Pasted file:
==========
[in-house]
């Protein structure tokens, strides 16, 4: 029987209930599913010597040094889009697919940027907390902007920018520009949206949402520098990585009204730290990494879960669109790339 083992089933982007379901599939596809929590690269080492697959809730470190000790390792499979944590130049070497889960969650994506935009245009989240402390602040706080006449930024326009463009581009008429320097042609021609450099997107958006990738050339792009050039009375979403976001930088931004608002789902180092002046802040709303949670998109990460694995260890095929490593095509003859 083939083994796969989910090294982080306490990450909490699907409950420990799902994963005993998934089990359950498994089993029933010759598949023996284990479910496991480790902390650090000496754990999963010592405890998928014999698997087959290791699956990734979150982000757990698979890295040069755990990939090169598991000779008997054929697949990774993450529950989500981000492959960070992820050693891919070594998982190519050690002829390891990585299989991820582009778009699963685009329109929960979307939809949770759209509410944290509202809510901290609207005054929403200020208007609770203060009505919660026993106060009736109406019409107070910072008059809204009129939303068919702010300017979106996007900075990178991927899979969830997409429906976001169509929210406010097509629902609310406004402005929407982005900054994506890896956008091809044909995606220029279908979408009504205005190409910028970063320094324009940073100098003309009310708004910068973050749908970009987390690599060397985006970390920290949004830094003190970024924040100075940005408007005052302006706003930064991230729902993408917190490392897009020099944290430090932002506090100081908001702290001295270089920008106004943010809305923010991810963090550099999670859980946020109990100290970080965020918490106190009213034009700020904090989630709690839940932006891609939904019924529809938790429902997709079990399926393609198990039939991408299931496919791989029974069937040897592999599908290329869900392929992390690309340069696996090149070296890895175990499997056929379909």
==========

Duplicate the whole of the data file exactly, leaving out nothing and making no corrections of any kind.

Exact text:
[in-house]
């Protein structure tokens, strides 16, 4: 029987209930599913010597040094889009697919940027907390902007920018520009949206949402520098990585009204730290990494879960669109790339 083992089933982007379901599939596809929590690269080492697959809730470190000790390792499979944590130049070497889960969650994506935009245009989240402390602040706080006449930024326009463009581009008429320097042609021609450099997107958006990738050339792009050039009375979403976001930088931004608002789902180092002046802040709303949670998109990460694995260890095929490593095509003859 083939083994796969989910090294982080306490990450909490699907409950420990799902994963005993998934089990359950498994089993029933010759598949023996284990479910496991480790902390650090000496754990999963010592405890998928014999698997087959290791699956990734979150982000757990698979890295040069755990990939090169598991000779008997054929697949990774993450529950989500981000492959960070992820050693891919070594998982190519050690002829390891990585299989991820582009778009699963685009329109929960979307939809949770759209509410944290509202809510901290609207005054929403200020208007609770203060009505919660026993106060009736109406019409107070910072008059809204009129939303068919702010300017979106996007900075990178991927899979969830997409429906976001169509929210406010097509629902609310406004402005929407982005900054994506890896956008091809044909995606220029279908979408009504205005190409910028970063320094324009940073100098003309009310708004910068973050749908970009987390690599060397985006970390920290949004830094003190970024924040100075940005408007005052302006706003930064991230729902993408917190490392897009020099944290430090932002506090100081908001702290001295270089920008106004943010809305923010991810963090550099999670859980946020109990100290970080965020918490106190009213034009700020904090989630709690839940932006891609939904019924529809938790429902997709079990399926393609198990039939991408299931496919791989029974069937040897592999599908290329869900392929992390690309340069696996090149070296890895175990499997056929379909």